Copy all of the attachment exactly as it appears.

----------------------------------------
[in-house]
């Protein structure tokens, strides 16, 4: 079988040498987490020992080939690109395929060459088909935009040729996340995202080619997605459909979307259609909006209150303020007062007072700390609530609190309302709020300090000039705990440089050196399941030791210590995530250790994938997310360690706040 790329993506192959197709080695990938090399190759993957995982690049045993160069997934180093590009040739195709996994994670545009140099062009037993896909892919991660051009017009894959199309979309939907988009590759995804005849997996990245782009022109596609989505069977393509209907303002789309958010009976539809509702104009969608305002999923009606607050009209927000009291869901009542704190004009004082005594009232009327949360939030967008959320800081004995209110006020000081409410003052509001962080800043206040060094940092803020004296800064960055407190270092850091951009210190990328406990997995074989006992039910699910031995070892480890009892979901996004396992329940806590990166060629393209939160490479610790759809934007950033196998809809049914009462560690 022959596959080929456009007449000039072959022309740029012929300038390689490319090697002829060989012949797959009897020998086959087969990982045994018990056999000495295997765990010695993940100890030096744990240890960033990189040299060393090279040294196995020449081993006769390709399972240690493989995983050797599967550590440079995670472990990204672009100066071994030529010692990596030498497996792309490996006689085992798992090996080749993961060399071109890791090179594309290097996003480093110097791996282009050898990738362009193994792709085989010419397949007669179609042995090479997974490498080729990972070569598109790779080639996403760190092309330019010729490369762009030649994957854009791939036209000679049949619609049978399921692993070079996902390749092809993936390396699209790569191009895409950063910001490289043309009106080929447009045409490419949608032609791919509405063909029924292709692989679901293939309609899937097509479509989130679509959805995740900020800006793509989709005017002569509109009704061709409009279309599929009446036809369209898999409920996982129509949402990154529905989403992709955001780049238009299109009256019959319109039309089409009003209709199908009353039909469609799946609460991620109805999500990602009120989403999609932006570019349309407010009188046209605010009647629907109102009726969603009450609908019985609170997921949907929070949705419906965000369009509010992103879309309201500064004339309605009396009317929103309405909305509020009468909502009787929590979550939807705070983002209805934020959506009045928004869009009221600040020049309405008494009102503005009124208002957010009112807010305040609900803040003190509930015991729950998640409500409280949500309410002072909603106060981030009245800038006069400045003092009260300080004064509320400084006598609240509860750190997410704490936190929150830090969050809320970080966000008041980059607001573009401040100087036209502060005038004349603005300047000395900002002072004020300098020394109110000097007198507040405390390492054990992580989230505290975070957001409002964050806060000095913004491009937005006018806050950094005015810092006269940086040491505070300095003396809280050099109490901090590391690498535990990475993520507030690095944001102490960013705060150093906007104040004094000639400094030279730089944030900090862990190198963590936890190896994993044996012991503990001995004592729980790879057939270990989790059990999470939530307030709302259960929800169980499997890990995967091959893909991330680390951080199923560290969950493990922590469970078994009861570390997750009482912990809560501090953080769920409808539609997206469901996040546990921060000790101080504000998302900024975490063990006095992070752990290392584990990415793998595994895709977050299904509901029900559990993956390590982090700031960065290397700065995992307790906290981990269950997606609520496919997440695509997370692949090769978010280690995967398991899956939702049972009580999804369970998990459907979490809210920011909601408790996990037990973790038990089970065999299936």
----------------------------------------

[in-house]
């Protein structure tokens, strides 16, 4: 079988040498987490020992080939690109395929060459088909935009040729996340995202080619997605459909979307259609909006209150303020007062007072700390609530609190309302709020300090000039705990440089050196399941030791210590995530250790994938997310360690706040 790329993506192959197709080695990938090399190759993957995982690049045993160069997934180093590009040739195709996994994670545009140099062009037993896909892919991660051009017009894959199309979309939907988009590759995804005849997996990245782009022109596609989505069977393509209907303002789309958010009976539809509702104009969608305002999923009606607050009209927000009291869901009542704190004009004082005594009232009327949360939030967008959320800081004995209110006020000081409410003052509001962080800043206040060094940092803020004296800064960055407190270092850091951009210190990328406990997995074989006992039910699910031995070892480890009892979901996004396992329940806590990166060629393209939160490479610790759809934007950033196998809809049914009462560690 022959596959080929456009007449000039072959022309740029012929300038390689490319090697002829060989012949797959009897020998086959087969990982045994018990056999000495295997765990010695993940100890030096744990240890960033990189040299060393090279040294196995020449081993006769390709399972240690493989995983050797599967550590440079995670472990990204672009100066071994030529010692990596030498497996792309490996006689085992798992090996080749993961060399071109890791090179594309290097996003480093110097791996282009050898990738362009193994792709085989010419397949007669179609042995090479997974490498080729990972070569598109790779080639996403760190092309330019010729490369762009030649994957854009791939036209000679049949619609049978399921692993070079996902390749092809993936390396699209790569191009895409950063910001490289043309009106080929447009045409490419949608032609791919509405063909029924292709692989679901293939309609899937097509479509989130679509959805995740900020800006793509989709005017002569509109009704061709409009279309599929009446036809369209898999409920996982129509949402990154529905989403992709955001780049238009299109009256019959319109039309089409009003209709199908009353039909469609799946609460991620109805999500990602009120989403999609932006570019349309407010009188046209605010009647629907109102009726969603009450609908019985609170997921949907929070949705419906965000369009509010992103879309309201500064004339309605009396009317929103309405909305509020009468909502009787929590979550939807705070983002209805934020959506009045928004869009009221600040020049309405008494009102503005009124208002957010009112807010305040609900803040003190509930015991729950998640409500409280949500309410002072909603106060981030009245800038006069400045003092009260300080004064509320400084006598609240509860750190997410704490936190929150830090969050809320970080966000008041980059607001573009401040100087036209502060005038004349603005300047000395900002002072004020300098020394109110000097007198507040405390390492054990992580989230505290975070957001409002964050806060000095913004491009937005006018806050950094005015810092006269940086040491505070300095003396809280050099109490901090590391690498535990990475993520507030690095944001102490960013705060150093906007104040004094000639400094030279730089944030900090862990190198963590936890190896994993044996012991503990001995004592729980790879057939270990989790059990999470939530307030709302259960929800169980499997890990995967091959893909991330680390951080199923560290969950493990922590469970078994009861570390997750009482912990809560501090953080769920409808539609997206469901996040546990921060000790101080504000998302900024975490063990006095992070752990290392584990990415793998595994895709977050299904509901029900559990993956390590982090700031960065290397700065995992307790906290981990269950997606609520496919997440695509997370692949090769978010280690995967398991899956939702049972009580999804369970998990459907979490809210920011909601408790996990037990973790038990089970065999299936």